Syrian government forces have swept across the territory south of Islamic State group stronghold Raqqa, capturing a string of villages and oil fields from the jihadists, state media said. The landscape south of Raqqa city strategically borders several provinces, Aleppo to the west, Homs to the south and Deir ez-Zor —much of which is still held by IS—to the east.
State news agency SANA said that the government loyalists had scored significant gains against IS in the area. “Over the past two days, army units recaptured a number of villages and oil fields in western parts of Deir ez-Zor province and southern parts of Raqqa,” the agency said. It added that “dozens” of IS vehicles had been destroyed and that a number of jihadists, including some foreigners, had been killed.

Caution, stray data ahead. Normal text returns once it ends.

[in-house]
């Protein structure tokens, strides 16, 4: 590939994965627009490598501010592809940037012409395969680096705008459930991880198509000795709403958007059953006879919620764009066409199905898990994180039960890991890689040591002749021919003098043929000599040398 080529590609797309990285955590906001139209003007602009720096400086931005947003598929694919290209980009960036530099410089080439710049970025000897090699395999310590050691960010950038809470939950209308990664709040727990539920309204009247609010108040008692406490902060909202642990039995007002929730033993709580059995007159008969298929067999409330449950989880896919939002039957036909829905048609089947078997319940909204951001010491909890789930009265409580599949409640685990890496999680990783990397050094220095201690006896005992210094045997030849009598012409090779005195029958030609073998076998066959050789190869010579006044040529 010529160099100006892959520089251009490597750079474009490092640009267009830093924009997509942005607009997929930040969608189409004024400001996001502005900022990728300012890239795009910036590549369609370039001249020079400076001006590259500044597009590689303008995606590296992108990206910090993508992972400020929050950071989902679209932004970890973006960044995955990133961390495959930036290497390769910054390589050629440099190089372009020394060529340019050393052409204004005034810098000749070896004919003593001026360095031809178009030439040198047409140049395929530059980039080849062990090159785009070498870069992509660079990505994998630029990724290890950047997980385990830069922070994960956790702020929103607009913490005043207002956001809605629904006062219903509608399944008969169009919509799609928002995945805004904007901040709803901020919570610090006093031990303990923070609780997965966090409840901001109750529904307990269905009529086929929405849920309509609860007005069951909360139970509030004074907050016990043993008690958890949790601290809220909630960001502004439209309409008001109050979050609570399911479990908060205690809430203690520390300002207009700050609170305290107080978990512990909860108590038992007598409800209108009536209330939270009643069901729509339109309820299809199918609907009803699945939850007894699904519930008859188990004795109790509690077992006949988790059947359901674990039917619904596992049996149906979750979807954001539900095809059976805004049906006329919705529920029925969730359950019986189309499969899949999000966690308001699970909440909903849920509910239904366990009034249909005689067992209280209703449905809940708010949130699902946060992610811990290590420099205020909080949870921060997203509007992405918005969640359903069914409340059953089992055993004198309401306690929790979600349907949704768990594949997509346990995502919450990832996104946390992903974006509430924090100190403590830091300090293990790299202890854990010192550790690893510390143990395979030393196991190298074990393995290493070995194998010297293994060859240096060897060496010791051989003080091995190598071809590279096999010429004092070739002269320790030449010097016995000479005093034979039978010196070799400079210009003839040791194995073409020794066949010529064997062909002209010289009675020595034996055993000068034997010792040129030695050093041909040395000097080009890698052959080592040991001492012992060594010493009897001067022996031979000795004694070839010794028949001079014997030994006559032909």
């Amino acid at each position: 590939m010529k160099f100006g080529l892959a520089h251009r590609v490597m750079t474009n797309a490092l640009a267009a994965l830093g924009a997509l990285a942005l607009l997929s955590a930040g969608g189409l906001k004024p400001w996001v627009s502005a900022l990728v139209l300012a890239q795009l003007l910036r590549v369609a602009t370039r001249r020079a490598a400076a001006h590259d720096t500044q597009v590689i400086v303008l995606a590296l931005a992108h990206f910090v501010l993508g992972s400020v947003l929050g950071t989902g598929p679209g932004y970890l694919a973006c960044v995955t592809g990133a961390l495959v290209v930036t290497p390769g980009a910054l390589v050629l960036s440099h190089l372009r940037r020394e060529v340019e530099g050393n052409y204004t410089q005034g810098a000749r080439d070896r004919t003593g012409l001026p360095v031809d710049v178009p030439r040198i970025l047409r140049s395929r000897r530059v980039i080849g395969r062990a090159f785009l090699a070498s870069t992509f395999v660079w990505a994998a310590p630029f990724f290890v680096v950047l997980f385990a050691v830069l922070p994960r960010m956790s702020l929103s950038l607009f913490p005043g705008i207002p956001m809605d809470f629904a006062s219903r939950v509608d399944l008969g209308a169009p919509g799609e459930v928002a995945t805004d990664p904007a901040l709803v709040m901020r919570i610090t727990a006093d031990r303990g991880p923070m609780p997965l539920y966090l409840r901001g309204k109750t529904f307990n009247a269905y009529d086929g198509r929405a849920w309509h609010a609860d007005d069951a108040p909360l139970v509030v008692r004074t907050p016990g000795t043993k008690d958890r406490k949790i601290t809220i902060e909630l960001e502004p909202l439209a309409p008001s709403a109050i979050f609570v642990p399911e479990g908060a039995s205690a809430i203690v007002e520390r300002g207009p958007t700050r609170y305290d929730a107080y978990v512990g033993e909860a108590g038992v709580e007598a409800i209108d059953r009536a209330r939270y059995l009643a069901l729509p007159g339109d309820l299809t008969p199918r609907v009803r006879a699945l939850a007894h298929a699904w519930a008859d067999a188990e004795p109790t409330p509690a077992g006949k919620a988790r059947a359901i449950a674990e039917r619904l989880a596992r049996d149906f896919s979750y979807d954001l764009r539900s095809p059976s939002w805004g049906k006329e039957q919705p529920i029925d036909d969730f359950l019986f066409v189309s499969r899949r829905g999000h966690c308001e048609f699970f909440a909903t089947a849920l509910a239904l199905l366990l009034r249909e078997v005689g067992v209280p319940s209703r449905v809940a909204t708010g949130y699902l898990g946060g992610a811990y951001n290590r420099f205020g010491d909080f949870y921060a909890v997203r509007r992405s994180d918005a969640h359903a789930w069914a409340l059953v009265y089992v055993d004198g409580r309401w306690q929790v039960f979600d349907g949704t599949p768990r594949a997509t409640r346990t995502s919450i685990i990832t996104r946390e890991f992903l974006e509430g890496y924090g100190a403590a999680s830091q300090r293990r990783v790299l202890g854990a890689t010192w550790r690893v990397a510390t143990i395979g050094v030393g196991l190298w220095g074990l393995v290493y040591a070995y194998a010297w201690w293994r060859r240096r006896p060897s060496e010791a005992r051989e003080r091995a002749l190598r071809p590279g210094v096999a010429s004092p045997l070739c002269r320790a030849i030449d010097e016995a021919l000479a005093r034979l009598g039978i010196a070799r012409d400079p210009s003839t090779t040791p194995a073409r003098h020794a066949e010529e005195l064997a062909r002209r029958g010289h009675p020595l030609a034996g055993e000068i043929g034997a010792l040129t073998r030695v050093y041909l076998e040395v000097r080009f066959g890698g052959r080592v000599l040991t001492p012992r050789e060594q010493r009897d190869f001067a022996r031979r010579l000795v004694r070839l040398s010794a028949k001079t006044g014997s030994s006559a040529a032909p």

The Syrian Observatory for Human Rights (SOHR) said today the government advance was backed by heavy Syrian and Russian airstrikes. Rami Abdel Rahman, head of SOHR “Regime forces have captured between 1,500 and 1,800 square kilometres in Raqqa province over the past 48 hour.” He went on to add that troops were approaching the strategic region of Jabal al-Bishri, a mountain chain straddling parts of Raqqa, Deir ez-Zor and Homs provinces. “If the regime captures it, it can take control of all those areas,” Abdel Rahman said.
Since 2014, Raqqa city has served as the de facto capital of the caliphate’s territory in Syria, and US-backed fighters are currently battling jihadists inside the city. Rival Syrian government troops have also chipped away at IS fighters in the border province.
Last month, regime forces targeted the US-backed Syrian Democratic Forces alliance west of Raqqa. The Pentagon downed a Syrian jet in retaliation. More than 330,000 people have been killed since Syria’s conflict erupted in March 2011 with anti-government protests.